by Michelle CuevasThe uncorker of ocean bottles is a loner who lives on top of a hill. But his job is a very important one. He opens all the bottles lost at sea. If there is a message inside, he delivers them. Although he loves his job, he secretly wishes a message would arrive for him. On an ordinary afternoon, he opens a bottle to find an invitation with no name attached. Will he search for the recipient or accept the invitation as his own? Whisper-y pencil drawings accompany this usual, yet beautiful journey.
by Oliver JeffersAcross endless oceans, to where the sea meets the earth, a little girl sails on her raft. At a house, she encourages a boy travel along on her adventure. Together, they sail through magical forests, across mountains of make believe, on a lyrical illustrated adventure that unlocks the imagination. “An ingenious, confident, and pretty cool exploration of literary delight,” says Kirkus Reviews.
by Aaron BeckerAfter drawing a magic door on her wall with a red marker, a little girl slips into another world where fun, adventure, and danger await. Using her marker, she draws a boat, balloon, and flying carpet which take her on an incredible journey to far off places. Can the marker also take her home? “Finely detailed pen-and-ink line drawings combine with luminous washes of watercolor to create a rich and enchanting setting,” says School Library Journal.
by Kate DiCamilloLouise longs for adventure, and she’s not afraid to seek a thrill. Again and again, she leaves the safety of her henhouse in search of exciting escapades. She escapes a sinking ship, survives being captured by pirates, and even narrowly runs from the mouth a lion. She shares her wild journey with her barnyard pals who are delighted by her tale. Each of Louise's escapades ends with an old hen asking her where she has been. "Oh, here and there," is Louise's simple answer.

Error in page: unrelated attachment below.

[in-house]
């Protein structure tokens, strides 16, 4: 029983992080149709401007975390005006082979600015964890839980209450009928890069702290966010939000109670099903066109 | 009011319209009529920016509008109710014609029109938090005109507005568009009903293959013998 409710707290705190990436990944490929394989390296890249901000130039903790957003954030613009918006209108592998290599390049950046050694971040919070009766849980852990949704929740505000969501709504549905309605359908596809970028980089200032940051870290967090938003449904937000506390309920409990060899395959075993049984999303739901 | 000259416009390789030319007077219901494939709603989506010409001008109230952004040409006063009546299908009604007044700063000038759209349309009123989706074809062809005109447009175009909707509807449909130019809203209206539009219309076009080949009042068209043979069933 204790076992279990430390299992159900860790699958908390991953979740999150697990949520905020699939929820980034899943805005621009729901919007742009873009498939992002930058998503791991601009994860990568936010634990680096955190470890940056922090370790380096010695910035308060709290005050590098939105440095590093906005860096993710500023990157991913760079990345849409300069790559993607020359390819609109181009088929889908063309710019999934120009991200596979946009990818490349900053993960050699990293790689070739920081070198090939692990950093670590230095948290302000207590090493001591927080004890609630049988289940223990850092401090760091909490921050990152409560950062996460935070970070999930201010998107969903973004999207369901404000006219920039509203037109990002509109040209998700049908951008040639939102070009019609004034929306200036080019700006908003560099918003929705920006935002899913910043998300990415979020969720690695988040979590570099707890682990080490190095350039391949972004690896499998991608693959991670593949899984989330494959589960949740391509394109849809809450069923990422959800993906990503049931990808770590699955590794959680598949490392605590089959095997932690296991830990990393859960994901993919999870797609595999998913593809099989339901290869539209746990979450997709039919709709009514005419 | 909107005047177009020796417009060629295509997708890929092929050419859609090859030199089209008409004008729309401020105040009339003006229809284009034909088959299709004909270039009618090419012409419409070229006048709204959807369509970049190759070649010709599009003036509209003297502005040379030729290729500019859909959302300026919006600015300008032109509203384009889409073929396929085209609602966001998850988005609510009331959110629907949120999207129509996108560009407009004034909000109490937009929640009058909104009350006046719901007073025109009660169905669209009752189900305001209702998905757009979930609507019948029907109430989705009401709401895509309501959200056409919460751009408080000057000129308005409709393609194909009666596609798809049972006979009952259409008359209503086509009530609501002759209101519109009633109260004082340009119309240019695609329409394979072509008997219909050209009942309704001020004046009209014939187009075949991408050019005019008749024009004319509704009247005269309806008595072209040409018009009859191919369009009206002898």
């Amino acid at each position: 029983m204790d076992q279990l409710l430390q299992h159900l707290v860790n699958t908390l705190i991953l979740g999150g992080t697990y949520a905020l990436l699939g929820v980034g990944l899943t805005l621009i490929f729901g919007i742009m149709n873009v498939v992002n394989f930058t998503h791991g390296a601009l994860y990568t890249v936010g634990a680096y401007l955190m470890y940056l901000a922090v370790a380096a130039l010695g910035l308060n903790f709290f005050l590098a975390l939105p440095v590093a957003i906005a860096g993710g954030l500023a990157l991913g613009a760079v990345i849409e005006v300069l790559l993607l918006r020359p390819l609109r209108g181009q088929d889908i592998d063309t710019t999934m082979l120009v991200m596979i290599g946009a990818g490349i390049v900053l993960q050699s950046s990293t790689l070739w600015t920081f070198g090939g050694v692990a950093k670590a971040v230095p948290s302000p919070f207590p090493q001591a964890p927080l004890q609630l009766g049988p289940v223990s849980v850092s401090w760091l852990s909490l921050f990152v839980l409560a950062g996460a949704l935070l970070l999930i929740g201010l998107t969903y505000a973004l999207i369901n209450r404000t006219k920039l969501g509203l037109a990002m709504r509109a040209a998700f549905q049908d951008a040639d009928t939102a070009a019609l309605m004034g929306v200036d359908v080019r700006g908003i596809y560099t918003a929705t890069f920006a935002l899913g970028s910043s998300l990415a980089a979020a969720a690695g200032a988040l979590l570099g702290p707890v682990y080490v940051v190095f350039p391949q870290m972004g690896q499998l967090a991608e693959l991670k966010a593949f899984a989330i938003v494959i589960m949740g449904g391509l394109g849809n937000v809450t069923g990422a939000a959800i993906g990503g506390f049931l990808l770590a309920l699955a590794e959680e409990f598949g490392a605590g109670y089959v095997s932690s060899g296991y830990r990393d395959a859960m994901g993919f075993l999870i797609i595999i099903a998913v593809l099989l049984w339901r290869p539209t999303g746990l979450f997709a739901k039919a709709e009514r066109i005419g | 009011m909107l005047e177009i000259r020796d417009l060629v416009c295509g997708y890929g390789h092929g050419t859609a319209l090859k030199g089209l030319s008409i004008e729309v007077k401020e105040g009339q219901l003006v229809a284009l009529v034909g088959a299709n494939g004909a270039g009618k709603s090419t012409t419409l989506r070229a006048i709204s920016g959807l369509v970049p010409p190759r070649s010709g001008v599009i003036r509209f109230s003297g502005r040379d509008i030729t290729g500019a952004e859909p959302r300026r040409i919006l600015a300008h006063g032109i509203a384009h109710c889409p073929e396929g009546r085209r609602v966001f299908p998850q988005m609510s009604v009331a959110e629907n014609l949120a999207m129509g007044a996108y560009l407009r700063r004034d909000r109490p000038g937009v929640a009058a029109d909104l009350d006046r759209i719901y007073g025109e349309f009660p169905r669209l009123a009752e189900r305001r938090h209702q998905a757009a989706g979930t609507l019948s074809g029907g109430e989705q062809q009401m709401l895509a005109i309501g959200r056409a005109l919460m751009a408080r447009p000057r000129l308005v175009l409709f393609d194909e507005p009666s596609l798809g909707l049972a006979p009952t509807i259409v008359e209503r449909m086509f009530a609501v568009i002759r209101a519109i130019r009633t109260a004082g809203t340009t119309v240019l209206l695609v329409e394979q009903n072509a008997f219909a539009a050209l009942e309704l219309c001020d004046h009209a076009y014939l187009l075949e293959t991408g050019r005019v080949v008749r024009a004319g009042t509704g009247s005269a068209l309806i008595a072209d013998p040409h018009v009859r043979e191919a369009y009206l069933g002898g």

by Carson ElliSome of the most unusual journeys happen in our own backyards. When a mysterious seedling emerges from the ground inside the insect world, no bigger than a few square feet, it sets off a series of wondrous events. But, as the insects relish in the mystery and excitement, something ominous lingers above. “Du Is Tak?” is a glorious visual adventure, filled with intricate illustrations and an imaginary language.
by Dan SantatClassic storytelling and contemporary art collide in “The Adventures of Beekle,” the story about an island where imaginary friends are born. When one special friend comes into the world, he wonders if he will ever find his human pal. He is overlooked time and again by real children. Sad and confused, one day he sets off for the big city in search of a friend. There, he finally meets his perfect match and is given a wonderful name: Beekle.
by Corinna LuykenSome journeys take us not to specific places, but through one of life’s many experiences. In “The Book of Mistakes,” children travel through the creative process and witness firsthand an artist’s many mistakes. Uneven eyes. Unexpected blotches. Animals that don’t look like animals. Sometimes the biggest oopsies are the source of the best ideas.
by Jennifer BerneWhen a young boy rides his bike down a dusty, dirt road, he envisions himself floating along on a beam of light. It was Albert Einstein’s vivid imagination that led to his greatest discoveries. Now, in “On a Beam of Light,” children can learn to unlock their own imaginations and celebrate science.
by Jim LaMarcheWhen his father drops him off at his grandmother’s woodland cottage for a summer near the river, Nicky is not impressed. Gram doesn’t have a TV, she expects him to do chores, and there’s no one to play with. Soon, a curious raft drifts ashore and Nicky learns that the woods are really is quite magical. And so is his artist grandmother. “Jim LaMarche draws on his own childhood summer experiences for this lovely, serene story. As the light and weather change through the summer, the river reflects all the beauty of the season,” says one Amazon reviewer.
by Kathryn Gibbs DavisFrom the moment the cover opens, children are transported to the 1893 World’s Fair. Here, American inventor George Ferris defies gravity and the impossible by engineering the world’s first wheel-lifted passenger ride. “Like Mr. Ferris’ invention, Davis’ picture-book bio soars, inspires, and keeps (the pages) ever turning, matching the gregarious text to smaller, often tech-based side comments,” says Booklist. What picture books would you add to this list? Share in the comments!
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